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Quintana speaks with Journal Sentinel about UW's new ‘Our Wisconsin’ program

August 04, 2016

The Milwaukee Journal Sentinel recently published an article examining a new UW-Madison cultural competency training program that’s going to be rolled out during the fall semester and delivered to up to 1,000 freshmen.

Among the experts across campus who helped craft the new program, the Journal Sentinel notes in its in-depth report, is the School of Education’s Steve Quintana, a professor with the Department of Counseling Psychology, and an affiliate with the School’s Department of Educational Psychology.

The news report explains: “For many freshmen arriving at the University of Wisconsin-Madison in the fall, it will be the first time they interact with students who don't overwhelmingly look, love, experience and identify in the same way. Often that's a mind-broadening experience. But after a series of disturbing incidents last year — Swastikas taped to the dorm room door of a Jewish student; heckling of a Native American elder with 'war cry sounds' during a healing circle and racial threats in an anonymous note to a student of color — the university is planning to give incoming freshmen more than just an academic education.”

Steve Quintana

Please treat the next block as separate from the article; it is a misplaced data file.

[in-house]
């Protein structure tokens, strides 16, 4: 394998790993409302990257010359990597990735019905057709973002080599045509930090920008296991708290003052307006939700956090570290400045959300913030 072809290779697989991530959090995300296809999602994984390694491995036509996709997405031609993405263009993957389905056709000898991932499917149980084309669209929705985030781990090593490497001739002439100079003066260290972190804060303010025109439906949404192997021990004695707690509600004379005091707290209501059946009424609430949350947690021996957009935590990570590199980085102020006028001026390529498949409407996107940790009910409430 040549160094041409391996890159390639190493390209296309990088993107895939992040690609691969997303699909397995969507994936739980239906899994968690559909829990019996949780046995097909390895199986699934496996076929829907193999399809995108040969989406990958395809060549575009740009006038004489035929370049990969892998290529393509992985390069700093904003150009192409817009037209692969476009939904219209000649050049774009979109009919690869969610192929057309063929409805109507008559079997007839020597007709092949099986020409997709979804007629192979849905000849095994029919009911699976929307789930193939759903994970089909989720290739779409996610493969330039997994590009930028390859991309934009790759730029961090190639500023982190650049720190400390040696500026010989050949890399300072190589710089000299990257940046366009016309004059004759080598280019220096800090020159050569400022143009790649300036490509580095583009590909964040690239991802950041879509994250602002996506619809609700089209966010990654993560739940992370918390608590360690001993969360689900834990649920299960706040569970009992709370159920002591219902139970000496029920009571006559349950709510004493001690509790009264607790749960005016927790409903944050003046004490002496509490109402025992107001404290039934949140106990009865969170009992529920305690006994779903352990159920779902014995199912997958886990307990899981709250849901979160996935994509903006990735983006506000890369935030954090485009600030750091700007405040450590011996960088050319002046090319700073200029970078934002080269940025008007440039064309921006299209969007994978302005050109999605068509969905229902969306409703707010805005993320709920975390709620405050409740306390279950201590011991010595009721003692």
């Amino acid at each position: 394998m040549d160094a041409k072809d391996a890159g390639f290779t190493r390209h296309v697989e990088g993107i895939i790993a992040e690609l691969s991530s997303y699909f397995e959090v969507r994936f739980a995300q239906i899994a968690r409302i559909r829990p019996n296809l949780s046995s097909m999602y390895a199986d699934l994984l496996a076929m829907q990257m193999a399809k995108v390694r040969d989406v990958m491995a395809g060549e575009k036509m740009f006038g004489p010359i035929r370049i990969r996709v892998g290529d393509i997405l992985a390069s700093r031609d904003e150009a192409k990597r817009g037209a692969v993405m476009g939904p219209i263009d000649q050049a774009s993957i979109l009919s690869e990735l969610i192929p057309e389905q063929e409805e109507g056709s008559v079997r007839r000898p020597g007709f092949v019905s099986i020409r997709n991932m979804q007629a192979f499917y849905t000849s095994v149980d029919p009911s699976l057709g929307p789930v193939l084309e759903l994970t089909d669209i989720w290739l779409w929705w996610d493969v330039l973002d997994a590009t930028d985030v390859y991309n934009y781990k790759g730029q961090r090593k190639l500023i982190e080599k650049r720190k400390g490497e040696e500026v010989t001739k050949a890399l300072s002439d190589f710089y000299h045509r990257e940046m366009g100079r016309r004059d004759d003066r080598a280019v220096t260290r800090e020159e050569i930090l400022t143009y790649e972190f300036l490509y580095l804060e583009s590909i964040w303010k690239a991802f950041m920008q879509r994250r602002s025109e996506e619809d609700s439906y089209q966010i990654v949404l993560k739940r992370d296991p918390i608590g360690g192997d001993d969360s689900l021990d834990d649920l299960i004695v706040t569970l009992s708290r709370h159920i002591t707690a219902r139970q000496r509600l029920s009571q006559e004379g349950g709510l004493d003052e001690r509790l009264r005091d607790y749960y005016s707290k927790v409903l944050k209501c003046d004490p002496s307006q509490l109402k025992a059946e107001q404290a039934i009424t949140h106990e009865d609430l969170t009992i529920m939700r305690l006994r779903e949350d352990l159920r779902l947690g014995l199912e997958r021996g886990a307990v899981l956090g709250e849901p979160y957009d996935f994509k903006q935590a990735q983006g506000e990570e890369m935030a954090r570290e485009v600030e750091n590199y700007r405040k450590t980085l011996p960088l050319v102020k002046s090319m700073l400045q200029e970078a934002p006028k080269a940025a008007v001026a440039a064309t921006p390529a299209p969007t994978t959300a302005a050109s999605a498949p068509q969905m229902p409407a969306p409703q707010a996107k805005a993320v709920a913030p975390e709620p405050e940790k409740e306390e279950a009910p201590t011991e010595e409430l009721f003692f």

The Journal Sentinel adds:  "The state's flagship campus is part of a national wave of universities that view mandatory cultural competency orientation as one way to help relieve racial tensions and help graduates ultimately be more adept at navigating diverse work environments. Designers of the diversity program, dubbed Our Wisconsin, said they consulted with University of Oklahoma and other colleges implementing diversity programs, including Oregon State University, the University of Maryland and the University of Michigan.”

The article continues: “Such diversity training efforts have at once been cheered by student activists pushing for more diversity initiatives and questioned by critics who suggest that it is unnecessary or even counterproductive. Detractors, through platforms like The Wall Street Journal and The Washington Post, have characterized the trend as an expensive overreaction that does little more than waste money.”

Indeed, the Journal Sentinel explains how diversity training has a checkered track record, with research of initiatives in the corporate world suggesting that diversity programs are more likely to stir backlash than understanding among employees.

But Quintana tells the Journal Sentinel that diversity training does not inevitably downplay similarities between students.

"The general research shows that when you have personal connections and similarities with others from different backgrounds, this is what helps people develop greater appreciation for others," he tells the Journal Sentinel.

Quintana goes on to add that finding common bonds between superficially different individuals is a way to better understand diversity.

"A lot of research shows that it's not exactly deficit of knowledge that leads to attitudes that are problematic, but it's the absence of interpersonal interactions," he tells the newspaper.

But to learn much more about the new UW-Madison freshman cultural competency training program and Quintana’s thoughts on this nuanced topic, make sure and check out the entire report on this web page.
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